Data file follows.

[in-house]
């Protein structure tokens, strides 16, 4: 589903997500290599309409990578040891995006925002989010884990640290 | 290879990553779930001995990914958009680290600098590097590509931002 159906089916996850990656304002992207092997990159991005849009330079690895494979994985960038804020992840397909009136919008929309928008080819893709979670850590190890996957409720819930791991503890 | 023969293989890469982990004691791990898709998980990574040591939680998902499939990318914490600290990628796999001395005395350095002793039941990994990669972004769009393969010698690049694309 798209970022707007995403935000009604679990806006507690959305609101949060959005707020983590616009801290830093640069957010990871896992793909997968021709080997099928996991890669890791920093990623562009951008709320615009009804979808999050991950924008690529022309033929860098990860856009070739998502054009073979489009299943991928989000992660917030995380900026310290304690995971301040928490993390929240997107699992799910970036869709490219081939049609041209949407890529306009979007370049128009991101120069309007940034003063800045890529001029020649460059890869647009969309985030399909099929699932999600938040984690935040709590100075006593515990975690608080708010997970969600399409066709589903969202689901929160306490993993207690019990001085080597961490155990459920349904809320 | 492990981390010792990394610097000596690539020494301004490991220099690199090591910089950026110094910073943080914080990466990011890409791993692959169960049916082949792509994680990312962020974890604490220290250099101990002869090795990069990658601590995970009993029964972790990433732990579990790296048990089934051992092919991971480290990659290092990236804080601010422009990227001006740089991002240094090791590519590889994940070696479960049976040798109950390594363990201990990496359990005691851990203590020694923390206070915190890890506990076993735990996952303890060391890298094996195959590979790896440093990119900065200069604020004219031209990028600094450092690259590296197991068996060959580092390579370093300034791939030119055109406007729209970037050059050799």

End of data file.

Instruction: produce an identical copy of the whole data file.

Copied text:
[in-house]
């Protein structure tokens, strides 16, 4: 589903997500290599309409990578040891995006925002989010884990640290 | 290879990553779930001995990914958009680290600098590097590509931002 159906089916996850990656304002992207092997990159991005849009330079690895494979994985960038804020992840397909009136919008929309928008080819893709979670850590190890996957409720819930791991503890 | 023969293989890469982990004691791990898709998980990574040591939680998902499939990318914490600290990628796999001395005395350095002793039941990994990669972004769009393969010698690049694309 798209970022707007995403935000009604679990806006507690959305609101949060959005707020983590616009801290830093640069957010990871896992793909997968021709080997099928996991890669890791920093990623562009951008709320615009009804979808999050991950924008690529022309033929860098990860856009070739998502054009073979489009299943991928989000992660917030995380900026310290304690995971301040928490993390929240997107699992799910970036869709490219081939049609041209949407890529306009979007370049128009991101120069309007940034003063800045890529001029020649460059890869647009969309985030399909099929699932999600938040984690935040709590100075006593515990975690608080708010997970969600399409066709589903969202689901929160306490993993207690019990001085080597961490155990459920349904809320 | 492990981390010792990394610097000596690539020494301004490991220099690199090591910089950026110094910073943080914080990466990011890409791993692959169960049916082949792509994680990312962020974890604490220290250099101990002869090795990069990658601590995970009993029964972790990433732990579990790296048990089934051992092919991971480290990659290092990236804080601010422009990227001006740089991002240094090791590519590889994940070696479960049976040798109950390594363990201990990496359990005691851990203590020694923390206070915190890890506990076993735990996952303890060391890298094996195959590979790896440093990119900065200069604020004219031209990028600094450092690259590296197991068996060959580092390579370093300034791939030119055109406007729209970037050059050799």